EmptyPARK CITY -- "Banished," directed by veteran filmmaker Marco Williams, adds another compelling and necessary chapter to the literature of racism in this country. Although it is virtually unknown, more than a dozen counties in the U.S. violently expelled thousands of families in the years between the Civil War and the Great Depression. But these are not just historical facts. "Banished" explores the legacy of these events in the communities and for the descendants of the families. Enlightening and informative, the film should have a healthy life on cable outlets and in classrooms.
Williams visits three communities and examines the lasting effect the expulsions have had on their vitality. The first stop is one of the whitest counties in the South, Forsyth County, Ga., where 1,000 blacks were banished in 1912 and, according to the 1980 census, only one black person was living there then. To give the story context, we see footage from a 1987 Brotherhood march in which demonstrators are met by townsfolk and Klansmen waving Confederate flags and throwing stones. Says one demonstrator, "We had reached an abyss where we weren't supposed to be."
And so Forsyth County remains to this day. But back in 1912, Morgan Strickland and his clan were respected landowners in the town. The film follows his descendants' efforts to find out what happened to this land. In one moving scene, the family returns to discover an overgrown and neglected ancestral graveyard. They clear the land, place flowers and pray, but there is no reparation.
Charles and James Cobb had no idea of their family history in Pierce City, Mo., until they stumbled upon a newspaper story and recognized their kin in an old photograph. Their efforts at reparation center on the disinterment of their great-grandfather so they can move him to friendly ground next to his son. The Cobbs' dialogue with the town, particularly the sympathetic but limited county coroner, reveals the ambiguity of the issue. The Cobbs ask the town to foot the bill, claiming that it "will go long way to saying that Pierce City has changed." But there is no reparation.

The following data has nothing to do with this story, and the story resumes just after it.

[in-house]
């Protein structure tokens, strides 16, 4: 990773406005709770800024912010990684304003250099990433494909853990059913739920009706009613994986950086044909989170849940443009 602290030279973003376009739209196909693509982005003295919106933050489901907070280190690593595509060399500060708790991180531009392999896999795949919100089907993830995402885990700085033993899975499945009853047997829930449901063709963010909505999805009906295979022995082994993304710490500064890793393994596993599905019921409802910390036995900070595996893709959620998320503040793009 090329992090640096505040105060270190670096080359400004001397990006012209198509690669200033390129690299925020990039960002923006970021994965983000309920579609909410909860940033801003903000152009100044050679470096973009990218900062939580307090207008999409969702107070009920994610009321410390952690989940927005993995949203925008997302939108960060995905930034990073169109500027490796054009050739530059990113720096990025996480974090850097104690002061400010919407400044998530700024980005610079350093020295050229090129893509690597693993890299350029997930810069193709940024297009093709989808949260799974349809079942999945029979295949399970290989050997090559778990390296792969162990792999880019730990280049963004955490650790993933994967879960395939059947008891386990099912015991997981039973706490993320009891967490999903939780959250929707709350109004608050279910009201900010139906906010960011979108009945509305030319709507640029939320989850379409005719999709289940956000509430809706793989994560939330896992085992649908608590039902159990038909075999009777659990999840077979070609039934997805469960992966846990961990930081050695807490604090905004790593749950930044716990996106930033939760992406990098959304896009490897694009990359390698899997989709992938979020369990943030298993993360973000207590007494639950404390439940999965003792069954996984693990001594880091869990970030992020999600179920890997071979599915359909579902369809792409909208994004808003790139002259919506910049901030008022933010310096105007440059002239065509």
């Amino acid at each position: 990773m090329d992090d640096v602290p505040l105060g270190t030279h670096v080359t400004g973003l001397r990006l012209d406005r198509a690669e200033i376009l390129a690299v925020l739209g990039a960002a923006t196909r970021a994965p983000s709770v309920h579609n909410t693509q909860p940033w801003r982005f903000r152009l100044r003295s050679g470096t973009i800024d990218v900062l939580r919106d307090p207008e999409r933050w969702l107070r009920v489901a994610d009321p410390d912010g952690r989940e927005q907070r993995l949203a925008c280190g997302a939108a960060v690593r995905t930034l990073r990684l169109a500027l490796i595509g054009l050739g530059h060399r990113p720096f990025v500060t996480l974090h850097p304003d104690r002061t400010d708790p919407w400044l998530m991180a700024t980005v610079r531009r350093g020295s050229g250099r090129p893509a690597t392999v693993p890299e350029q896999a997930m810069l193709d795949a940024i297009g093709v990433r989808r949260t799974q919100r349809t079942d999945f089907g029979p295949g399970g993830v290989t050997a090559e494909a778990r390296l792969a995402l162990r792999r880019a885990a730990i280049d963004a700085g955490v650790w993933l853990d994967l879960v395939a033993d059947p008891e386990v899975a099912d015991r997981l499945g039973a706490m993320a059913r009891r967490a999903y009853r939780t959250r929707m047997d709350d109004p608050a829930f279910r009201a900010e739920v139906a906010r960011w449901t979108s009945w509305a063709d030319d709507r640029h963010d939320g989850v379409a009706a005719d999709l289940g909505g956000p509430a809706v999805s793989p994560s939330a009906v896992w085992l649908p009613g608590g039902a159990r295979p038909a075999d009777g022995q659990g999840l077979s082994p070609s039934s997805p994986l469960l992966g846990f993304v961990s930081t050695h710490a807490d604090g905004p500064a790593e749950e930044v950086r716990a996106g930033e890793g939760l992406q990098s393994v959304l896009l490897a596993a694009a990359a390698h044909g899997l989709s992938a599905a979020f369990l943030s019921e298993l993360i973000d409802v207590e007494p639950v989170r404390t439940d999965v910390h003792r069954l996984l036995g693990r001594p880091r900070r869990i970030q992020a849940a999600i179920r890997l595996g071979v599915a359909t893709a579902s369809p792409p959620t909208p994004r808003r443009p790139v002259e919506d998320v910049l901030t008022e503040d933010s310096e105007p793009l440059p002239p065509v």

Williams' last stop is Harrison, Ark., where, in two episodes of mob violence in 1905 and 1909, all black citizens were expelled from the town. After a newspaper article revealed this history, a voluntary task force was formed to find ways to make amends. But in visits to the leader of the Ku Klux Klan who lives nearby, and other elderly people in the town, it becomes clear that Harrison has become a haven for people who want to live a life where there are no blacks. An attempt to place a grave marker for the town's last black woman is denied.
As "Banished" points out, these are by no means isolated communities but representative of the institutionalized racism that was prevalent then and continues today. Newspaper stories often are the catalyst for awareness, and Williams interviews several journalists, all white, who have written often unpopular stories on the subject. And sometimes, as the only black man in these town, Williams is forced to interject his presence as a way to seek the truth.
More than a history lesson, "Banished" seeks an answer for both sides to the questions of how we can come to terms with what happened and what we can do now to heal the wounds.
Center for Investigative Reporting, Two-Tone Prods. and ITVS in association with the National Black Programming Consortium
Director: Marco Williams
Producers: Marco Williams, Shukree Tilghman, Van Dora Williams
Executive producers: Burt Glass, Dan Noyes, Whitney Dow
Director of photography: Steve McCarthy
Editors: Kathryn Barnier, Sandra Christie
Running time -- 89 minutes
No MPAA rating